A group that represents ambulance service providers says a bill pending in the Indiana General Assembly could cut their insurance reimbursements and result in layoffs, longer response time and possibly even higher local taxes.
House Bill 1372, heard last week Wednesday before the Senate’s Insurance and Financial Institutions Committee, initially would set all ambulance transportation costs to in-network insurance rates.
That would have the effect of setting rates without the knowledge or agreement of ambulance service providers, the Indiana Emergency Medical Services Association, which represents emergency medical services companies.
“This bill’s original wording was not intended to do what it would end up doing if it [goes through unchanged] … which is to put [the] EMS industry out of business,” said Russell Ferrell, chief executive officer and president of Trans-Care Ambulance, a company that employs 350 people statewide. It is based in Terre Haute and has 40 employees here.
The bill as it stands also could result in cities or counties increasing taxes, Ferrell argued.
“Testimony to the [Senate] committee from Fort Wayne stated it would cost $2.8 million more to that city,” Ferrell said. “That is public-private ambulance service there.”
Nate Metz, president of the Indiana Emergency Medical Services Association, said the issue arose in 2017, when private insurance companies decided to cover only about 30 percent of charged costs with direct payments to ambulance services and then made direct payments to patients for the rest of the benefit.
“Then the patient is responsible and has to wait on a second bill from an ambulance provider…” Metz said. “That tactic significantly delays cash flow to an ambulance provider and turns the patient into a self-pay patient. That creates the perception that patients are getting 100 percent of the bills from ambulance [providers]. We want an assignment of benefit to force [insurance firms] to pay an EMS provider off of our bill and not [pay] the patient.”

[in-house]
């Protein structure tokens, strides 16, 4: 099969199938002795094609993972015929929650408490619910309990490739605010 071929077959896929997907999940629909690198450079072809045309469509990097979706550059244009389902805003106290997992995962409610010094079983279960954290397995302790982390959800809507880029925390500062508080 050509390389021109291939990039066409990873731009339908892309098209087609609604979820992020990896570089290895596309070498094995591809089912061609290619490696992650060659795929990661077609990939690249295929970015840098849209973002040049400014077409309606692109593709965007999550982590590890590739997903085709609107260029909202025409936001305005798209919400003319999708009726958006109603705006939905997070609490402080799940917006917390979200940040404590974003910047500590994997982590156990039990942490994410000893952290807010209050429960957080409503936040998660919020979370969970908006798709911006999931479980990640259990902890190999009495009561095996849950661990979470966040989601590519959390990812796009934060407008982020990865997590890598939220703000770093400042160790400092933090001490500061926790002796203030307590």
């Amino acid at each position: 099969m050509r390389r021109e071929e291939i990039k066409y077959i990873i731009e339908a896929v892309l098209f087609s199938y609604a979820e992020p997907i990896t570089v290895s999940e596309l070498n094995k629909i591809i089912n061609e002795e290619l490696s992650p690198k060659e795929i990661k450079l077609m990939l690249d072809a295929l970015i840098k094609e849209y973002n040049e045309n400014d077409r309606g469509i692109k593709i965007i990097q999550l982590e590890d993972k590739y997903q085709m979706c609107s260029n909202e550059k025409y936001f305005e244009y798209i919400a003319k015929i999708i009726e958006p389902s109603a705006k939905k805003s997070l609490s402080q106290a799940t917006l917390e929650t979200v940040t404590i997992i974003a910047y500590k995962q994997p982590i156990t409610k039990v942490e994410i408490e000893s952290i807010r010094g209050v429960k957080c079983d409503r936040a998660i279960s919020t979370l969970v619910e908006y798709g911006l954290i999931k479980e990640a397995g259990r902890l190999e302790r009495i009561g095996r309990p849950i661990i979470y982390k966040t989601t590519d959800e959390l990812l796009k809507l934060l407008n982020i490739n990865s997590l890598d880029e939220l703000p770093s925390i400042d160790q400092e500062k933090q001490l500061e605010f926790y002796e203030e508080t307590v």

Metz said it costs $400,000 to $500,000 a year to operate an ambulance, with ambulance runs costing $285 to $500 per trip. And profit margins are slim, with many ambulance firms operating on a break-even status, he said.
“Our state has lost 12.8 percent of its service providers from 2018 to 2019,” Metz said.
The Senate committee is considering two amendments, one that removes the in-network reimbursement for ambulance services owned by a municipality or an ambulance service that has a contract with a municipality or government agency.
Another amendment would allow a negotiation between ambulance firms and insurance providers, with disputes going to binding arbitration.
Metz said that could be difficult for volunteer organizations because they would have to pay court costs to go to arbitration. Instead, Metz said the issue needs more discussion. Metz said he hopes the ambulance billing language can be removed from the House bill and a revised reimbursement system can be addressed in the 2021 session.
Multiple attempts last week to reach bill author Rep. Martin Carbaugh, R-Fort Wayne, for comment were not successful.
The Senate committee is slated to meet again on the issue Feb. 19, but may not make a decision until the last week of February.
Legislative committees have until Feb. 27 to pass bills to their full chambers. The General Assembly is slated to adjourn March 14.